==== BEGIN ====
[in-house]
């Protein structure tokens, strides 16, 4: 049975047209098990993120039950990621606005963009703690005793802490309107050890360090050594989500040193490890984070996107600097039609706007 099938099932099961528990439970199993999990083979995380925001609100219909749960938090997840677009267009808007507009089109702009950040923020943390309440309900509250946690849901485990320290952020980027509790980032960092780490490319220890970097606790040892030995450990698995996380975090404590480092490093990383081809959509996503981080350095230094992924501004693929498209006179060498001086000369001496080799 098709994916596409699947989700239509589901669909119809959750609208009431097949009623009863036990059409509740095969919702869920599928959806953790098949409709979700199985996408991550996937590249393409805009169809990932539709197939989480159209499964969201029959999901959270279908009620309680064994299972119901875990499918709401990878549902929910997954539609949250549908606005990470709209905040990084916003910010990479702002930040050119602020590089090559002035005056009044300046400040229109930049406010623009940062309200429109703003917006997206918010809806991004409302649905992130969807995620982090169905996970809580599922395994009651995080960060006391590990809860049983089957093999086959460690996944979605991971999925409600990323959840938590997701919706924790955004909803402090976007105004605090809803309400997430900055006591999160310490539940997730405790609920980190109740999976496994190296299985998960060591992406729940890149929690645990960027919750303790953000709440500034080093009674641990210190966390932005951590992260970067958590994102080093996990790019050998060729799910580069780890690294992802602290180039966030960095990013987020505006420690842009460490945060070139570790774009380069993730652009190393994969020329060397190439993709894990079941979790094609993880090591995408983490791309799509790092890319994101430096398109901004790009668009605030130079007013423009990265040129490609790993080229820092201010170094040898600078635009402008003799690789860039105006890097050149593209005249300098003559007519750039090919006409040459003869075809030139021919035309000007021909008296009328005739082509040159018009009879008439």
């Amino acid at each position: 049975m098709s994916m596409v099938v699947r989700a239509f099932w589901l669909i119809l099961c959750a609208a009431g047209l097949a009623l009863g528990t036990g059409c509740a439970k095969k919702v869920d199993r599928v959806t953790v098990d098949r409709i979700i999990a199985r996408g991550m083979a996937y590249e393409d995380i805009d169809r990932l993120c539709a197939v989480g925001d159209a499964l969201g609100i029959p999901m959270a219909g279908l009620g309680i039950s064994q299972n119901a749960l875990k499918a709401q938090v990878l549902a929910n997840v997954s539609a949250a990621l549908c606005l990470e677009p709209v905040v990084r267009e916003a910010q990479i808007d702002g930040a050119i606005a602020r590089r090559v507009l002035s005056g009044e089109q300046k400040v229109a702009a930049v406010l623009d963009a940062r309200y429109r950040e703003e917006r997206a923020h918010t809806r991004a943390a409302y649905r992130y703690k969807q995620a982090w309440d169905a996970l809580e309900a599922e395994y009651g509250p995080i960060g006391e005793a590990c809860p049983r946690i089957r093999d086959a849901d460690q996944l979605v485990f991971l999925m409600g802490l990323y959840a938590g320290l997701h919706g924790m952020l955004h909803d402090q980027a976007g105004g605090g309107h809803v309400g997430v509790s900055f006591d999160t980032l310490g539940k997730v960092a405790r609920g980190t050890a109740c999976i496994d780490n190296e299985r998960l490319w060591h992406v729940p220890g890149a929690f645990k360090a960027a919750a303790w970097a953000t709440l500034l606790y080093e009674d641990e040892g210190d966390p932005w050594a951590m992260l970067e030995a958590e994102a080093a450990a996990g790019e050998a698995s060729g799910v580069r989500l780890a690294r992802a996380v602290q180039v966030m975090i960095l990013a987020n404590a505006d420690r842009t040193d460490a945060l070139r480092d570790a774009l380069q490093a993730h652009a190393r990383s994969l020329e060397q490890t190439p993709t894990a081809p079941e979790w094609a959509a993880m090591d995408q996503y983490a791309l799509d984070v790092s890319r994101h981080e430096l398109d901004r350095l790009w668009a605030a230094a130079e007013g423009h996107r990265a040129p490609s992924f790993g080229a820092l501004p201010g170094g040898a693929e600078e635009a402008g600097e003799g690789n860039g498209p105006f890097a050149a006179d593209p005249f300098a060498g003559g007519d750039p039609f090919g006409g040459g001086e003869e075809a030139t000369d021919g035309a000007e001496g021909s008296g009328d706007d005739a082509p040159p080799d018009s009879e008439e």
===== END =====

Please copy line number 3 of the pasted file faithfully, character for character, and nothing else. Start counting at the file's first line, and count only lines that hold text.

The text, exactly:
């Amino acid at each position: 049975m098709s994916m596409v099938v699947r989700a239509f099932w589901l669909i119809l099961c959750a609208a009431g047209l097949a009623l009863g528990t036990g059409c509740a439970k095969k919702v869920d199993r599928v959806t953790v098990d098949r409709i979700i999990a199985r996408g991550m083979a996937y590249e393409d995380i805009d169809r990932l993120c539709a197939v989480g925001d159209a499964l969201g609100i029959p999901m959270a219909g279908l009620g309680i039950s064994q299972n119901a749960l875990k499918a709401q938090v990878l549902a929910n997840v997954s539609a949250a990621l549908c606005l990470e677009p709209v905040v990084r267009e916003a910010q990479i808007d702002g930040a050119i606005a602020r590089r090559v507009l002035s005056g009044e089109q300046k400040v229109a702009a930049v406010l623009d963009a940062r309200y429109r950040e703003e917006r997206a923020h918010t809806r991004a943390a409302y649905r992130y703690k969807q995620a982090w309440d169905a996970l809580e309900a599922e395994y009651g509250p995080i960060g006391e005793a590990c809860p049983r946690i089957r093999d086959a849901d460690q996944l979605v485990f991971l999925m409600g802490l990323y959840a938590g320290l997701h919706g924790m952020l955004h909803d402090q980027a976007g105004g605090g309107h809803v309400g997430v509790s900055f006591d999160t980032l310490g539940k997730v960092a405790r609920g980190t050890a109740c999976i496994d780490n190296e299985r998960l490319w060591h992406v729940p220890g890149a929690f645990k360090a960027a919750a303790w970097a953000t709440l500034l606790y080093e009674d641990e040892g210190d966390p932005w050594a951590m992260l970067e030995a958590e994102a080093a450990a996990g790019e050998a698995s060729g799910v580069r989500l780890a690294r992802a996380v602290q180039v966030m975090i960095l990013a987020n404590a505006d420690r842009t040193d460490a945060l070139r480092d570790a774009l380069q490093a993730h652009a190393r990383s994969l020329e060397q490890t190439p993709t894990a081809p079941e979790w094609a959509a993880m090591d995408q996503y983490a791309l799509d984070v790092s890319r994101h981080e430096l398109d901004r350095l790009w668009a605030a230094a130079e007013g423009h996107r990265a040129p490609s992924f790993g080229a820092l501004p201010g170094g040898a693929e600078e635009a402008g600097e003799g690789n860039g498209p105006f890097a050149a006179d593209p005249f300098a060498g003559g007519d750039p039609f090919g006409g040459g001086e003869e075809a030139t000369d021919g035309a000007e001496g021909s008296g009328d706007d005739a082509p040159p080799d018009s009879e008439e």